Investigates race and racism in the U.S. exotic dance industry.
Winner of the 2008 SUNY Press Dissertation/First Book Prize in Queer Studies, this groundbreaking ethnographic study of racial stratification in queer and straight strip clubs examines the lives and working conditions of Black and Latina dancers in strip clubs in New York City and Oakland, California. Though interviews with dancers, customers, managers, boucers, and other strip club employees, Siobhan Brooks explores the connections between race, desire, and commodification in what she terms “desire industries.” The study finds that even in times of economic gains for a minority of Black and Latino/a middle-class populations, sexual stereotypes and racial hypersexualization continue to affect many women of color who work in the sex industry, leading to more exposure to violence, wage gaps, and less access to more lucrative shifts and performance venues. Through her insightful and illuminating analysis, Brooks makes the case that racialized erotic capital is central to what owners think will sell, what customers will buy, how dancers negotiate those desire landscapes, and the male and female consumption of desire.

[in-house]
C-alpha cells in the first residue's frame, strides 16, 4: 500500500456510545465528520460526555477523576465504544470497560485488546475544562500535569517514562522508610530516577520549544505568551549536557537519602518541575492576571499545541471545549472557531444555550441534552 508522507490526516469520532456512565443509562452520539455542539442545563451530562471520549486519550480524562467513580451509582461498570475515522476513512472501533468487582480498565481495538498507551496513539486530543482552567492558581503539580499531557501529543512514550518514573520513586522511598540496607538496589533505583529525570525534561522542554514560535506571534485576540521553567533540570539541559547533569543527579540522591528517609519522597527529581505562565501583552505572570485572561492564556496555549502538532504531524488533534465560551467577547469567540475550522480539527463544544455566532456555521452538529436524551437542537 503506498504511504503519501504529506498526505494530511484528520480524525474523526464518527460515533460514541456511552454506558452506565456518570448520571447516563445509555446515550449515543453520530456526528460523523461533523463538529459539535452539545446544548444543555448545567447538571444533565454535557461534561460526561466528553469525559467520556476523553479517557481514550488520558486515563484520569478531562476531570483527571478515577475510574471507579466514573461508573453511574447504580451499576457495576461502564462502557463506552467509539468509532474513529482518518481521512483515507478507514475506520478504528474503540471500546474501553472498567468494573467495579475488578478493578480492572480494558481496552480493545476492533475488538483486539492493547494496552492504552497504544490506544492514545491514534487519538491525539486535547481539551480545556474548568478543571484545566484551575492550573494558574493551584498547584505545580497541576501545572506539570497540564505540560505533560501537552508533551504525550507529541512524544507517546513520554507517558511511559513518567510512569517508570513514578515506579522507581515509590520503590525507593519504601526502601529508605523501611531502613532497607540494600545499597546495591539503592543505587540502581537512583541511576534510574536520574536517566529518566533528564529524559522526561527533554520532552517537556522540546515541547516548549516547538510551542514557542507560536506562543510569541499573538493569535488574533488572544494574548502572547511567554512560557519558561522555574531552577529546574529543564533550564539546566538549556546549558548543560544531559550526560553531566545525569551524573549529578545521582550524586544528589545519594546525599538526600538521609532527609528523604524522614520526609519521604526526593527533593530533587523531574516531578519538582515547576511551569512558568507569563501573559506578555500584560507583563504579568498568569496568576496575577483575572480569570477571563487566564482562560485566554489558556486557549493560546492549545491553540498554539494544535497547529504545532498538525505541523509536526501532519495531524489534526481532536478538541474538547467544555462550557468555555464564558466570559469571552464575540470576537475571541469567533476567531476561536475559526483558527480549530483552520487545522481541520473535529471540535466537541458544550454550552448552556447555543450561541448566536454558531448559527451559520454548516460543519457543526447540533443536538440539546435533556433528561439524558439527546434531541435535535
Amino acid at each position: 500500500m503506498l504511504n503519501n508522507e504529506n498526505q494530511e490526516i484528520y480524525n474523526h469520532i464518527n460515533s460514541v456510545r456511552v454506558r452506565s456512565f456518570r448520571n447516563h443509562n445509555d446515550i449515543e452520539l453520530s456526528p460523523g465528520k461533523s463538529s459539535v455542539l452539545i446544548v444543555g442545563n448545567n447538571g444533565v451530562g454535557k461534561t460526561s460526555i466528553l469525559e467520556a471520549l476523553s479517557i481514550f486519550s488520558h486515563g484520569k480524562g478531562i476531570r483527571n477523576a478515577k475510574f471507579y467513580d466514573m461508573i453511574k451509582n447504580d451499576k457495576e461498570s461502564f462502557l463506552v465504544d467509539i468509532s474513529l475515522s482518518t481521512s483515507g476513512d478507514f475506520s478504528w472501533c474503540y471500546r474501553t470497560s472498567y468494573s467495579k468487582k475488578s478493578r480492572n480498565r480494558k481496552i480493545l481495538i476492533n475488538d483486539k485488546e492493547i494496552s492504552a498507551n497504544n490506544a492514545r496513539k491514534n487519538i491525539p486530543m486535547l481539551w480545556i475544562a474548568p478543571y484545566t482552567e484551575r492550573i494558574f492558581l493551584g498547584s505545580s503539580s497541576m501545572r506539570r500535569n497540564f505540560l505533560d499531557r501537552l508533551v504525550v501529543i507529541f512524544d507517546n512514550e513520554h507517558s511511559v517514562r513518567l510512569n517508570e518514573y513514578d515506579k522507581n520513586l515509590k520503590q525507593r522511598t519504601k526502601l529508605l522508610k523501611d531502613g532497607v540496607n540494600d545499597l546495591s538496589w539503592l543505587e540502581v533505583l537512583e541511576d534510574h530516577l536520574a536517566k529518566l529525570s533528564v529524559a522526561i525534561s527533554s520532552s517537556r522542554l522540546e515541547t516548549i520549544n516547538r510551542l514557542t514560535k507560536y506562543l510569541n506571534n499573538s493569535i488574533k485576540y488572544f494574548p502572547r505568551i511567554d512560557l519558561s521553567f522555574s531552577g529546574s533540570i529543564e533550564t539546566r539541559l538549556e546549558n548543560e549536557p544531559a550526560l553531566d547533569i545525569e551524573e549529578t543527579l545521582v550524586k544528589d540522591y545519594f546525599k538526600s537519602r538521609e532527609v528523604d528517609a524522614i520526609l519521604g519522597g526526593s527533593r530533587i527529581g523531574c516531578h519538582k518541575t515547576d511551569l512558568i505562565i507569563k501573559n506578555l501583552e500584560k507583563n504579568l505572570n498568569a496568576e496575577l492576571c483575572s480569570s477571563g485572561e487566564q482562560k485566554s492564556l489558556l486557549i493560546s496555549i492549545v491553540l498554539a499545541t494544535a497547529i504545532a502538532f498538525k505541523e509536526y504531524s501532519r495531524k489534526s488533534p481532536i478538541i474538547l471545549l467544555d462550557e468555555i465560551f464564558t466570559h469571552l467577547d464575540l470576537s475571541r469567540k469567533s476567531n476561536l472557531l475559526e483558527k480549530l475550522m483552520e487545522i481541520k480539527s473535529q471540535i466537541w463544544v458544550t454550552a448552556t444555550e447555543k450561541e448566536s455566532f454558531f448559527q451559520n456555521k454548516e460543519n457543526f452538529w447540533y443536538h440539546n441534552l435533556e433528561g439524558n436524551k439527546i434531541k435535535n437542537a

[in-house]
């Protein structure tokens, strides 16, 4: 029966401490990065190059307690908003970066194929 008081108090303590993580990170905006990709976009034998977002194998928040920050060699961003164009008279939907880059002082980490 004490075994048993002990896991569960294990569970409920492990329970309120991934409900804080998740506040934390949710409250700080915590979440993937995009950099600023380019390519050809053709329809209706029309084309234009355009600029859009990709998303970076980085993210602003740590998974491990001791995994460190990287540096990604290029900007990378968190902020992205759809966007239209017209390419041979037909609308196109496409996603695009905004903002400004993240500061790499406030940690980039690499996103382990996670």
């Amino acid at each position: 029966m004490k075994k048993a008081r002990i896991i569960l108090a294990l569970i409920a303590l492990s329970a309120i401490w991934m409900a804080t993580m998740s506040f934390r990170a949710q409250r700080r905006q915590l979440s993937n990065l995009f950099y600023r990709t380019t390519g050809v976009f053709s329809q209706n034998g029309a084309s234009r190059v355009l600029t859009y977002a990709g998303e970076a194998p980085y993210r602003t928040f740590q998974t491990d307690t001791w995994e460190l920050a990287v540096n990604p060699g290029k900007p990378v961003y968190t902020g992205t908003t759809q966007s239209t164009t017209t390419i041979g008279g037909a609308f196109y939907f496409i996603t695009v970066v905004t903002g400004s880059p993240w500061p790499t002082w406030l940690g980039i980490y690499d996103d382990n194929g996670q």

“Brooks has highlighted a fresh and new perspective with which to study stripping, and the field will do well to think about these factors … Anyone interested in gender, deviant behavior, race and ethnicity, class, and qualitative methodology would benefit from reading this book and incorporating its ideas into their own scholarly activities.” —Contemporary Sociology
“Well researched, easy to read.” — CHOICE
“Whether you are looking for an easy-to-follow, insightful introduction to the ways race and racism play out in strip clubs or you seek comprehensive ethnographic research revealing the impact of race (as it intersects with gender and class) on erotic capital, Unequal Desires is a book to pick up.” — $pread Magazine
“…creates the space for a new conversation about sex work and race.” — Elevate Difference
“In this impressive study, Siobhan Brooks really thinks through the meanings of butch-femme, performances of pimp/ho dynamics, and race, class, and sexuality, and she links her analyses nicely to other work on Black lesbian genders. Brooks has a very nice touch with theory and she leavens her whole study with insightful commentary on sex, gender, and the meaning of erotic labor. This is a superb book, well researched, well written, and with real contributions to make to the existing scholarship.” — Judith Halberstam, author of In a Queer Time and Place: Transgender Bodies, Subcultural Lives
Siobhan Brooks is Visiting Assistant Professor of Women’s Studies at Temple University.